We can all enjoy some mindless pop music from time to time. But music with meaning and a story behind it will always stay around much longer. The listener can get absorbed in the multiple facets of the music and want to dive in deeper to hear more from the artist. Our friend Pascal Bokar is a prime example. He is back with a new record to take us on another full journey into sound.
The guitarist, vocalist, professor, author, and doctor has led a life diving deep into music and the origins of it. Growing up in West Africa before relocating to San Francisco many years ago gave Pascal Bokar a strong connection to the heritage and music of the area. Some time in America showed him the many connections between West African music and the sounds of the American South. This got deep into the musician’s mind and he went on to create his own blended musical style that has become known as AfroBlueGrazz.
IndieBandGuru covered the first full length album of the style by Pascal Bokar titled American Shores HERE. Now he is back to make a resounding musical statement of the nature of the multi-cultural expressions and legacies of West African heritage and African American traditions through the Blues with his next installment American Trails.
The 6-track EP connects the American musical traditions of the South with the original 4 string instrument from Mail West Africa, Ngoni (or banjo), and the West African balafon (ancestor of the xylophone). It is truly a cross-world entrance into the AfroBlueGrazz genre. Right from the first track “The Blues Don’t Like Nobody” (a cover from Blues Great Otis Spann), virtuoso guitarist Pascal Bokar shows off his amazing talent with the instrument. Paula Harris is brought in for vocal accompaniment to further the musical party. Paula is kept around for the shift into romance AfroBlueGrazz on “I Wanna See You In My Dreams.” The back and forth vocals meshed with unique instrumentation adds layers of love to the track.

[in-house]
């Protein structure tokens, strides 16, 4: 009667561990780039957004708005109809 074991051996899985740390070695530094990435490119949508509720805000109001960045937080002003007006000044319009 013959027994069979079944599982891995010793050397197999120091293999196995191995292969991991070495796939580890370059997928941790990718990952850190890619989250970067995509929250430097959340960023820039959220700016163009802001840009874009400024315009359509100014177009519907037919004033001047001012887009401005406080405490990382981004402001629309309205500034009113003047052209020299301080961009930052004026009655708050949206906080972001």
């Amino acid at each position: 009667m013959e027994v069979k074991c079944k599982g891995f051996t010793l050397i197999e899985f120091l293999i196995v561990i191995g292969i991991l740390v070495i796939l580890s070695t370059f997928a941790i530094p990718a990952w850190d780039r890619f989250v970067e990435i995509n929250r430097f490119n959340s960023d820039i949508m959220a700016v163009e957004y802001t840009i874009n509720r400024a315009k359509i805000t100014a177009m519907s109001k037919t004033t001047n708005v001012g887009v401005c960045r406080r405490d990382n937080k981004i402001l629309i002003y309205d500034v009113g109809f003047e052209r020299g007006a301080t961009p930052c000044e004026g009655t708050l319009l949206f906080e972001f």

The party picks back up with “You Smile Inside My Nights” as the West African influence is felt. Even with smooth and soulful lyrics the instrumentation puts real energy into the song. There is a lot of sound coming together hear for one full sonic tapestry filling the speakers. The American South sound creeps into the mix on “Let It Groove All Night Long” as a country feel and some scat blues influence can be heard.
The album closes with the energetic “When I See You There” bringing it all together for one last worldwide party of sound. Sounds seem to come from all angles as Pascal Bokar shreds on guitar, and pours heart and emotion into the vocals. Piano and drum solo fills flesh out the experience. This is music that is much greater than the sum of its parts.
Dive deeper in the AfroBlueGrazz sound on the Pascal Bokar WEBSITE.